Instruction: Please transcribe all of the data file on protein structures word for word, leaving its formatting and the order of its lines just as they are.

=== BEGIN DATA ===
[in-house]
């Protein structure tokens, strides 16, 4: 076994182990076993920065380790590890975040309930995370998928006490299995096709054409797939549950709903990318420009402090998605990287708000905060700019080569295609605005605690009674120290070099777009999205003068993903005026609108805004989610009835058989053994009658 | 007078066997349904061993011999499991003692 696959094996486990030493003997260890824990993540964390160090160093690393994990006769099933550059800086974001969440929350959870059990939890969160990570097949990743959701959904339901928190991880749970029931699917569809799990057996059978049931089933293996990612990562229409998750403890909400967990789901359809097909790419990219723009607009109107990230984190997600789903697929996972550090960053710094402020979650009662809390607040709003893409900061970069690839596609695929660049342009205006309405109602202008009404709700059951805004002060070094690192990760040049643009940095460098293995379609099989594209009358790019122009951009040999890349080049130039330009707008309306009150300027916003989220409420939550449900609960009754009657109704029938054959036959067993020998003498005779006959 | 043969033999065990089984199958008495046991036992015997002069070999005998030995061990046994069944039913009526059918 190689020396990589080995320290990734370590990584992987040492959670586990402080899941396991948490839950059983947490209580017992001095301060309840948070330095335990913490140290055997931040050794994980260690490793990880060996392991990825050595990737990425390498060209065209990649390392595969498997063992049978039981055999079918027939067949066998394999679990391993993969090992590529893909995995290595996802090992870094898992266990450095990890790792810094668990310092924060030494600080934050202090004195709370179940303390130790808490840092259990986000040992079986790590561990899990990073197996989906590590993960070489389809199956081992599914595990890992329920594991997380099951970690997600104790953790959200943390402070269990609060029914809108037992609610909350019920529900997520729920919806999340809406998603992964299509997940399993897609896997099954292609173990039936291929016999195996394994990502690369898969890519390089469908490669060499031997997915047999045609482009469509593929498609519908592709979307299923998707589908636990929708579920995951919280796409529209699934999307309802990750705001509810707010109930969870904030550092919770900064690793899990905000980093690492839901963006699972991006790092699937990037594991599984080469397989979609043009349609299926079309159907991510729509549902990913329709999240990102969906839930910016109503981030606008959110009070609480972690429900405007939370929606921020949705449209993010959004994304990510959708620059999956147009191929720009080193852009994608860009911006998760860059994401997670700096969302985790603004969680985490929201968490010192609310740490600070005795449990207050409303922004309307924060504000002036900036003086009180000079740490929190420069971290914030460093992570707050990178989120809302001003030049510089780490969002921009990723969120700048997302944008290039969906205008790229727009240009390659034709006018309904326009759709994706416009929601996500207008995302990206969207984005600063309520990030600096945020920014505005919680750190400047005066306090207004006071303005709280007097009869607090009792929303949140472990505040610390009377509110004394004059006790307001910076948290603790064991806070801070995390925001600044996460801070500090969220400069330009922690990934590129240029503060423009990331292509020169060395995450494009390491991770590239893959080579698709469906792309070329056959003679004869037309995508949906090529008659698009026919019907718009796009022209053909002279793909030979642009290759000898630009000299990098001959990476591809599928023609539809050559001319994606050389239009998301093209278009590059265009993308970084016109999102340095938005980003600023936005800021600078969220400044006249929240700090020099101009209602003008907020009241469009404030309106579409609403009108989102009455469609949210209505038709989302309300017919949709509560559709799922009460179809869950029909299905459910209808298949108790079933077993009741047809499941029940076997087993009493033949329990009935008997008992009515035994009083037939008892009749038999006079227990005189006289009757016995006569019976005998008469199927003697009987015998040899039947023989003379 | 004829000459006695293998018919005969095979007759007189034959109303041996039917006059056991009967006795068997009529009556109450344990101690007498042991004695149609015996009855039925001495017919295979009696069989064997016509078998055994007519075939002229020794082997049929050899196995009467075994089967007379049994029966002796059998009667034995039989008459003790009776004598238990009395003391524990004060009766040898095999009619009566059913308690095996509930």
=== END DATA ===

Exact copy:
[in-house]
């Protein structure tokens, strides 16, 4: 076994182990076993920065380790590890975040309930995370998928006490299995096709054409797939549950709903990318420009402090998605990287708000905060700019080569295609605005605690009674120290070099777009999205003068993903005026609108805004989610009835058989053994009658 | 007078066997349904061993011999499991003692 696959094996486990030493003997260890824990993540964390160090160093690393994990006769099933550059800086974001969440929350959870059990939890969160990570097949990743959701959904339901928190991880749970029931699917569809799990057996059978049931089933293996990612990562229409998750403890909400967990789901359809097909790419990219723009607009109107990230984190997600789903697929996972550090960053710094402020979650009662809390607040709003893409900061970069690839596609695929660049342009205006309405109602202008009404709700059951805004002060070094690192990760040049643009940095460098293995379609099989594209009358790019122009951009040999890349080049130039330009707008309306009150300027916003989220409420939550449900609960009754009657109704029938054959036959067993020998003498005779006959 | 043969033999065990089984199958008495046991036992015997002069070999005998030995061990046994069944039913009526059918 190689020396990589080995320290990734370590990584992987040492959670586990402080899941396991948490839950059983947490209580017992001095301060309840948070330095335990913490140290055997931040050794994980260690490793990880060996392991990825050595990737990425390498060209065209990649390392595969498997063992049978039981055999079918027939067949066998394999679990391993993969090992590529893909995995290595996802090992870094898992266990450095990890790792810094668990310092924060030494600080934050202090004195709370179940303390130790808490840092259990986000040992079986790590561990899990990073197996989906590590993960070489389809199956081992599914595990890992329920594991997380099951970690997600104790953790959200943390402070269990609060029914809108037992609610909350019920529900997520729920919806999340809406998603992964299509997940399993897609896997099954292609173990039936291929016999195996394994990502690369898969890519390089469908490669060499031997997915047999045609482009469509593929498609519908592709979307299923998707589908636990929708579920995951919280796409529209699934999307309802990750705001509810707010109930969870904030550092919770900064690793899990905000980093690492839901963006699972991006790092699937990037594991599984080469397989979609043009349609299926079309159907991510729509549902990913329709999240990102969906839930910016109503981030606008959110009070609480972690429900405007939370929606921020949705449209993010959004994304990510959708620059999956147009191929720009080193852009994608860009911006998760860059994401997670700096969302985790603004969680985490929201968490010192609310740490600070005795449990207050409303922004309307924060504000002036900036003086009180000079740490929190420069971290914030460093992570707050990178989120809302001003030049510089780490969002921009990723969120700048997302944008290039969906205008790229727009240009390659034709006018309904326009759709994706416009929601996500207008995302990206969207984005600063309520990030600096945020920014505005919680750190400047005066306090207004006071303005709280007097009869607090009792929303949140472990505040610390009377509110004394004059006790307001910076948290603790064991806070801070995390925001600044996460801070500090969220400069330009922690990934590129240029503060423009990331292509020169060395995450494009390491991770590239893959080579698709469906792309070329056959003679004869037309995508949906090529008659698009026919019907718009796009022209053909002279793909030979642009290759000898630009000299990098001959990476591809599928023609539809050559001319994606050389239009998301093209278009590059265009993308970084016109999102340095938005980003600023936005800021600078969220400044006249929240700090020099101009209602003008907020009241469009404030309106579409609403009108989102009455469609949210209505038709989302309300017919949709509560559709799922009460179809869950029909299905459910209808298949108790079933077993009741047809499941029940076997087993009493033949329990009935008997008992009515035994009083037939008892009749038999006079227990005189006289009757016995006569019976005998008469199927003697009987015998040899039947023989003379 | 004829000459006695293998018919005969095979007759007189034959109303041996039917006059056991009967006795068997009529009556109450344990101690007498042991004695149609015996009855039925001495017919295979009696069989064997016509078998055994007519075939002229020794082997049929050899196995009467075994089967007379049994029966002796059998009667034995039989008459003790009776004598238990009395003391524990004060009766040898095999009619009566059913308690095996509930």